Banco Financiero Internacional (BFI) and Banco Metropolitano block withdrawals on accounts of foreign firms

On this hot summer day the tensions are palpable at Banco Financieros 5th avenue branch, foreigners outside chat between themselves using words like “incredible”, “diabolical” and even “bank fraud”. Their chagrin being something that few are willing to talk about in open through fear of reprisals on their accounts or total loss of their deposits. No foreign journalists have written anything about this scenario either, despite it being common knowledge in the tight knit expat circles of Havana where most foreign business owners reside.


In a short interview with one Italian businessman, who requested to remain anonymous through fear of reprisals said “they´ve blocked us sending transfers abroad and placed a 6 month window of time for these to be processed plus they´ve introduced a law that impedes our withdrawals of cash so basically they´ve confiscated our money and nobody does anything about it”. Another person of middle eastern origin involved in real estate venture associated with commercial office rental said “it´s been 7 months now, we can´t repatriate our rental income to our investors abroad, we cannot transfer money and even if these people visit Cuba and request some money from us we cannot withdraw the funds, basically our Joint venture agreement has no value today. The Cuban side takes its part and our income is trapped in our account here (in Havana)”


Rumors also abound concerning Francisco Soberon, Cuba´s long time central bank chief who abruptly resigned on June 4, 2009 apparently due to Raul Castro´s order to block withdrawals and bank transfers by foreign entities in Cuba. The feud being that Ernesto Medina Banco Financiero´s previous president accepted orders to block all outbound transactions of all types to the behest of Soberon who considered this banking mutiny. Soberon apparently resigned over the issue and Medina took Cuba´s top banking job as head of Cuba´s central bank.


So where is the money? Well nobody knows for sure but, some foreigners have been advised that Cuba has taken emergency measures so as not to default on payments to Venezuela and China and in the process emptied the coffers at Banco Financiero and Banco Metropolitano where 95% of all foreign companies hold their accounts. A bank employee who also refused to be named said that tensions at the main branches in the Sierra Maestra building and the aforementioned 5th avenue branches of BFI as foreigners needing cash for basic needs are turned away and those needing higher volumes of cash for trips are placed on a “waiting list”.


But, most firms remain mute on the subject and are unwilling to talk on record. Some cite that they fear their licenses will be revoked or their representation offices closed if they speak out. Others say that they have even had to resort to opening accounts in the neighboring Cancun, Nassau or Panama, flying there regularly to get cash to maintain there local operations afloat. One man said, “it’s as if our accounts here don´t exist nor the monies in them, we cannot withdraw money or transfer it, all we can do is pay bills to Cuban entities with checks, we must even advise when such payments are due as if we´re school kids, it’s a sham”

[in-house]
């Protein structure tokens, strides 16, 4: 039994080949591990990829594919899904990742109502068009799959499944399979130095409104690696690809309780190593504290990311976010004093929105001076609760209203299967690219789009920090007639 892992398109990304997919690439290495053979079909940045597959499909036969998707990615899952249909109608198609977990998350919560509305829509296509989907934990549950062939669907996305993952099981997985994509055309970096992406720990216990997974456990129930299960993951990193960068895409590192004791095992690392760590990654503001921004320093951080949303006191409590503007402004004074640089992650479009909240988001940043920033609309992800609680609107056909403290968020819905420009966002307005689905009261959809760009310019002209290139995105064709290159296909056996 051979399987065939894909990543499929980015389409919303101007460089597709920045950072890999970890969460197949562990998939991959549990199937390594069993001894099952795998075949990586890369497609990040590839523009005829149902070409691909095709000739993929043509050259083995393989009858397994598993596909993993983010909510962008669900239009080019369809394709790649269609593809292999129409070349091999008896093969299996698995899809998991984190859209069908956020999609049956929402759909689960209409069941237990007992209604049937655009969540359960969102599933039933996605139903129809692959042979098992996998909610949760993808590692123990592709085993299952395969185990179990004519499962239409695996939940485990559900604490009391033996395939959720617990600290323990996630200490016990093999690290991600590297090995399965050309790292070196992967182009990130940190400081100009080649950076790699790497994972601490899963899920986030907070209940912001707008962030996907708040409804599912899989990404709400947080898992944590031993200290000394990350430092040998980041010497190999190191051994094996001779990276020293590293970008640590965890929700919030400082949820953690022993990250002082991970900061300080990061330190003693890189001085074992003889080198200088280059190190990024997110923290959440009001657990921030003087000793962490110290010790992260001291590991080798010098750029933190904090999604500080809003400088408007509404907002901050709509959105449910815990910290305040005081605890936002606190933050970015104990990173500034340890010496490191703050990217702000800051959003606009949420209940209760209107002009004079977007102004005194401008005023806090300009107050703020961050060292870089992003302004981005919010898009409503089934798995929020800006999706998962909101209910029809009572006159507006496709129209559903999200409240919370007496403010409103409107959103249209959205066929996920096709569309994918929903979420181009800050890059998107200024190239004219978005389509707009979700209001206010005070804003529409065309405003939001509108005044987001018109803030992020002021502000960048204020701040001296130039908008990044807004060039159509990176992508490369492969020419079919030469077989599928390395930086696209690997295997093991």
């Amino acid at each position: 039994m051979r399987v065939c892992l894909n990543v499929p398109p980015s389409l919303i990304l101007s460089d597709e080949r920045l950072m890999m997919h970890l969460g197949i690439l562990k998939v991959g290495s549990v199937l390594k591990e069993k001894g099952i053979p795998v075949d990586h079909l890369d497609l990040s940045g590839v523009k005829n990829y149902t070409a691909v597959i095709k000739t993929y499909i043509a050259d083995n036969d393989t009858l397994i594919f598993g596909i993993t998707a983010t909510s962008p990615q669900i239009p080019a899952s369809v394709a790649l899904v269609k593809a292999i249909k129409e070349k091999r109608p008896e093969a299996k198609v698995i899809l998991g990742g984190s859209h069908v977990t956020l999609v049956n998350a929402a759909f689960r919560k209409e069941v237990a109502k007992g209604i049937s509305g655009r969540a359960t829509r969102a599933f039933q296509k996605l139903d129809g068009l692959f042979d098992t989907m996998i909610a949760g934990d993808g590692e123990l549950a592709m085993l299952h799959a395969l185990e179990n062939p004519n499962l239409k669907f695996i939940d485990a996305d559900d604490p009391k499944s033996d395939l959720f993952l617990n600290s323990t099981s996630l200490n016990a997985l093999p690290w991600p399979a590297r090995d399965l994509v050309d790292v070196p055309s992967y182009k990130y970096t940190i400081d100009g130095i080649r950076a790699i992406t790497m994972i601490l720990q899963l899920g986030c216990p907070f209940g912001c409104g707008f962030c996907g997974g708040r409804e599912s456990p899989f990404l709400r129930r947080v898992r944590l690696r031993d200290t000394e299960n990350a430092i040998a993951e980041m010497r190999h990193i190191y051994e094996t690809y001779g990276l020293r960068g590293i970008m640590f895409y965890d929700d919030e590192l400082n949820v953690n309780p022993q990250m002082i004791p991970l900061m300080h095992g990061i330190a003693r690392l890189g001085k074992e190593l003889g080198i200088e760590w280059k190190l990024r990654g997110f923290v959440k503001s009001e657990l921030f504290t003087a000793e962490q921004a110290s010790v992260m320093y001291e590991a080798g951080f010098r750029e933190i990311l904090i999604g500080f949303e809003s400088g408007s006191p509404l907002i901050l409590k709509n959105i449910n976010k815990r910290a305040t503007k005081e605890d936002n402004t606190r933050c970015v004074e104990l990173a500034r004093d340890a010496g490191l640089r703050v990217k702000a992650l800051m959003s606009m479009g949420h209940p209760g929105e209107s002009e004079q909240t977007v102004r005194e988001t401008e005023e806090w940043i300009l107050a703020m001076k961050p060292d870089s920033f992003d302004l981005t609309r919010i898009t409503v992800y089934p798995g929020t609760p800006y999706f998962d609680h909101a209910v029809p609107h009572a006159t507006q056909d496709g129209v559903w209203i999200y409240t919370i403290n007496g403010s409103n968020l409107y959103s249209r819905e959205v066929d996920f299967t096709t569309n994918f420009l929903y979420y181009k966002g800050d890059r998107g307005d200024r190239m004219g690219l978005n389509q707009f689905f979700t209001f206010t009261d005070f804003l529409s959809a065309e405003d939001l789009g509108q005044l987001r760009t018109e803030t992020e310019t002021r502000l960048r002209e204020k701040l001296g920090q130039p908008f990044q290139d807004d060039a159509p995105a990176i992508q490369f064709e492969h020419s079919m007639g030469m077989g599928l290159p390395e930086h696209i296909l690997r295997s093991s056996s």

Easily the highest number of foreign registered companies are foreign travel agencies who themselves advise that Cuban suppliers are introducing “sold out” or “stop sales” from the first day of high season until the last essentially disallowing them to sell travel services. Nevertheless, these agencies also know that Cuban reservations are down over previous years further adding to the frustration. Those who complain are told that orders came from MINTUR, Cuba´s tourism ministry, to force visitors to pay directly in Cuba (presumably in cash) meaning payments go straight to the Cuban companies. One agency owner said “we´ve been unofficially given the right to sell Cuba´s offers in low season only as they block us selling in high season in order to take all business for themselves. I called a hotel after being refused a confirmation through my obliged booking agent Cubanacan only to be told that the hotel had just 46% occupancy”. The blocking of sales via foreign agencies appears to be directly from central government orders. The aforementioned agent said “they want cash, lots of it and directly into their accounts and the irony is that when we complain they tell us to tell our clients to pay at the reception or the car rental office. Incredible”


Another agent with two offices in Havana and agencies in Europe had a different take on the sold out declarations “when they tell us they´re sold out on cars, hotels etc. we tell our clients everything is sold out and offer them Jamaica or Cancun, we even offer clients calling our Cuban offices other Caribbean destinations, the clients are equally happy and we get the sale. The Cuban’s are shooting themselves in the foot”

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